Review of Jeffrey Deaver’s The Skin Collector

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The focus of my blog is to review book series and not individual novels, but writers are going to continue writing novels within a series even after I have done my review, so I plan on reviewing the individual novels as they come into circulation.   Jeffrey Deaver has just recently added book #11, The Skin Collector, to the Lincoln Rhyme series.


First there was the Bone Collector and now we have the Skin Collector.  When I first saw this title I thought that the villain would be a sociopath that collects human skin to satisfy some crazed obsession much like The Silence of the Lamb’s Buffalo Bill, but it turns out the skin collector is a tattoo artist that tattoos cryptic messages on his victims using ink laced with a variety of different poisons.  So the skin collector is not really a collector of skin and the title is misleading except for the fact that the so called skin collector has a fascination with Lincoln Rhyme’s previous case that involved the bone collector.

As I started reading the novel, I became concerned that Deaver was falling into the trap that so many writers of the book series fall into, which is the formulaic novel, and even worse capitalizing on the success of The Bone Collector by making it a weak twin.  Thankfully Deaver proved to me that this was not the case and waved his magic pen to create twist and turns into the plot that he is so famously known for.  Just when you think the roller coaster ride is over, Deaver hits you with one more hair-raising drop and when you close the book you just want to say, “Let’s do that again!”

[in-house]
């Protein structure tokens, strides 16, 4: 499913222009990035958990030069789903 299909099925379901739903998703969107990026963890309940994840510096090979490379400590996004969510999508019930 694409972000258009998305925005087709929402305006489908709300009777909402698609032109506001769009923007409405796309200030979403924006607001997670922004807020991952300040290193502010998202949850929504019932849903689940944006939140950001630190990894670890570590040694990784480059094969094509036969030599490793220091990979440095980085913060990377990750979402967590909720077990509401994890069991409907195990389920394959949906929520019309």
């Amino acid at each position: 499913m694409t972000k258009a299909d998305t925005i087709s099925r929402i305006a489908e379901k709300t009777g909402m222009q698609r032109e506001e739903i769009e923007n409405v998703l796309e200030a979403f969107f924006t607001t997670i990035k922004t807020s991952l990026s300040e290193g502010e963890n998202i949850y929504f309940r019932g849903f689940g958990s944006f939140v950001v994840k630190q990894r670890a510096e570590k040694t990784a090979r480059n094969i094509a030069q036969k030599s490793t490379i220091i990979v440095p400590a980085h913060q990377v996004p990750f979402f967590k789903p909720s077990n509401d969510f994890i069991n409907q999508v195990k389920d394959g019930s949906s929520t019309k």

My only gripe with the novel was that Lincoln Rhyme just didn’t seem to be up to his normal smart-ass curmudgeon self.  His sarcastic bantering with his caretaker Thom wasn’t quite up to its standard best, so much that I am starting to wonder if Rhyme isn’t mellowing out with age.  However, he is still up to his best deductive reasoning and in keeping one step ahead of his foe.

As for Amelia Sachs, a considerable amount of the plot is centered around her relationship with Pamela Ganz, who had been one of the victims of the bone collector and child of domestic terrorist Carole Ganz.  Sachs sees herself as a would be mother to Ganz and gives motherly advice to her on a relationship she is pursuing.  Of course, motherly advice is typically rejected by any young adult and Sachs gets a chance to know the more negative side of parenting.  Sachs has also had some surgery done to relieve arthritic pain in her knees that she has been known to have suffered throughout the series.

This may not be one of the best in the Lincoln Rhyme series but it is a must read.  It is not really good as a standalone and it would be best if The Bone Collector, Cold Moon, and The Burning Wire were read before reading The Skin Collector.

To read more about the series check out Jeffery Deaver’s Lincoln Rhyme Series.

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